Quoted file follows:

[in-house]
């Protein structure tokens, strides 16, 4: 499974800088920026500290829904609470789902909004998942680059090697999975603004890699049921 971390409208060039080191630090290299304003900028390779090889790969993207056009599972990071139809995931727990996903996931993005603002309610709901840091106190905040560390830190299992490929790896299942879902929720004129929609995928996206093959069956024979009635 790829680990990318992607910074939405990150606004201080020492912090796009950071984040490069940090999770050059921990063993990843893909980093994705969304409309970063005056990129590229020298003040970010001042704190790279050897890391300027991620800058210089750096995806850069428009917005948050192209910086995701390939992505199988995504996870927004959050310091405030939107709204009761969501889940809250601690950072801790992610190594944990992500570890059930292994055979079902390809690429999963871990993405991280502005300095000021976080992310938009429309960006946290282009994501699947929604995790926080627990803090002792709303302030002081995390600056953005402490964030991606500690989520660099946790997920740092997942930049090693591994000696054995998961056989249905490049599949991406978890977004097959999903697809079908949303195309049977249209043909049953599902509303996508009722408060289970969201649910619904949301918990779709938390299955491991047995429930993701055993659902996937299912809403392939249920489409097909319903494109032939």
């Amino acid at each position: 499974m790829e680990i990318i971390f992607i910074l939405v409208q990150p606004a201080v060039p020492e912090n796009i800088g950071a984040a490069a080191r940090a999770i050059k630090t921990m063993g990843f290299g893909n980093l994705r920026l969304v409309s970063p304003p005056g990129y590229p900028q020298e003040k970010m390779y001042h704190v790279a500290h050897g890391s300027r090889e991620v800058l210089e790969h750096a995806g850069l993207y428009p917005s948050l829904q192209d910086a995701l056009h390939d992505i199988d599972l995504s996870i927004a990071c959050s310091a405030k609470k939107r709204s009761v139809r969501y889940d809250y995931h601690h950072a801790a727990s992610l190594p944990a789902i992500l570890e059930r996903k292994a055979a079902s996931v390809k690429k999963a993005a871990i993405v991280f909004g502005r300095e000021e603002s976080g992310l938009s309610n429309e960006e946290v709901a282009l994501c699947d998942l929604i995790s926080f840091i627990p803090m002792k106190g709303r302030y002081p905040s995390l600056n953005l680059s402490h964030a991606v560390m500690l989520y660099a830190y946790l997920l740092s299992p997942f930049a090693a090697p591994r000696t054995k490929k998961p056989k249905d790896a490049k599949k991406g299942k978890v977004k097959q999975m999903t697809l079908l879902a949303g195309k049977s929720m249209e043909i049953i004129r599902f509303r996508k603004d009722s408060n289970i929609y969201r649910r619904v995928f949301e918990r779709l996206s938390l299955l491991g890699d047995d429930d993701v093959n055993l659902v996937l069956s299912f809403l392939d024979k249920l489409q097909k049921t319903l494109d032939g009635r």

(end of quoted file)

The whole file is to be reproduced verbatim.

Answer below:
[in-house]
């Protein structure tokens, strides 16, 4: 499974800088920026500290829904609470789902909004998942680059090697999975603004890699049921 971390409208060039080191630090290299304003900028390779090889790969993207056009599972990071139809995931727990996903996931993005603002309610709901840091106190905040560390830190299992490929790896299942879902929720004129929609995928996206093959069956024979009635 790829680990990318992607910074939405990150606004201080020492912090796009950071984040490069940090999770050059921990063993990843893909980093994705969304409309970063005056990129590229020298003040970010001042704190790279050897890391300027991620800058210089750096995806850069428009917005948050192209910086995701390939992505199988995504996870927004959050310091405030939107709204009761969501889940809250601690950072801790992610190594944990992500570890059930292994055979079902390809690429999963871990993405991280502005300095000021976080992310938009429309960006946290282009994501699947929604995790926080627990803090002792709303302030002081995390600056953005402490964030991606500690989520660099946790997920740092997942930049090693591994000696054995998961056989249905490049599949991406978890977004097959999903697809079908949303195309049977249209043909049953599902509303996508009722408060289970969201649910619904949301918990779709938390299955491991047995429930993701055993659902996937299912809403392939249920489409097909319903494109032939």
């Amino acid at each position: 499974m790829e680990i990318i971390f992607i910074l939405v409208q990150p606004a201080v060039p020492e912090n796009i800088g950071a984040a490069a080191r940090a999770i050059k630090t921990m063993g990843f290299g893909n980093l994705r920026l969304v409309s970063p304003p005056g990129y590229p900028q020298e003040k970010m390779y001042h704190v790279a500290h050897g890391s300027r090889e991620v800058l210089e790969h750096a995806g850069l993207y428009p917005s948050l829904q192209d910086a995701l056009h390939d992505i199988d599972l995504s996870i927004a990071c959050s310091a405030k609470k939107r709204s009761v139809r969501y889940d809250y995931h601690h950072a801790a727990s992610l190594p944990a789902i992500l570890e059930r996903k292994a055979a079902s996931v390809k690429k999963a993005a871990i993405v991280f909004g502005r300095e000021e603002s976080g992310l938009s309610n429309e960006e946290v709901a282009l994501c699947d998942l929604i995790s926080f840091i627990p803090m002792k106190g709303r302030y002081p905040s995390l600056n953005l680059s402490h964030a991606v560390m500690l989520y660099a830190y946790l997920l740092s299992p997942f930049a090693a090697p591994r000696t054995k490929k998961p056989k249905d790896a490049k599949k991406g299942k978890v977004k097959q999975m999903t697809l079908l879902a949303g195309k049977s929720m249209e043909i049953i004129r599902f509303r996508k603004d009722s408060n289970i929609y969201r649910r619904v995928f949301e918990r779709l996206s938390l299955l491991g890699d047995d429930d993701v093959n055993l659902v996937l069956s299912f809403l392939d024979k249920l489409q097909k049921t319903l494109d032939g009635r």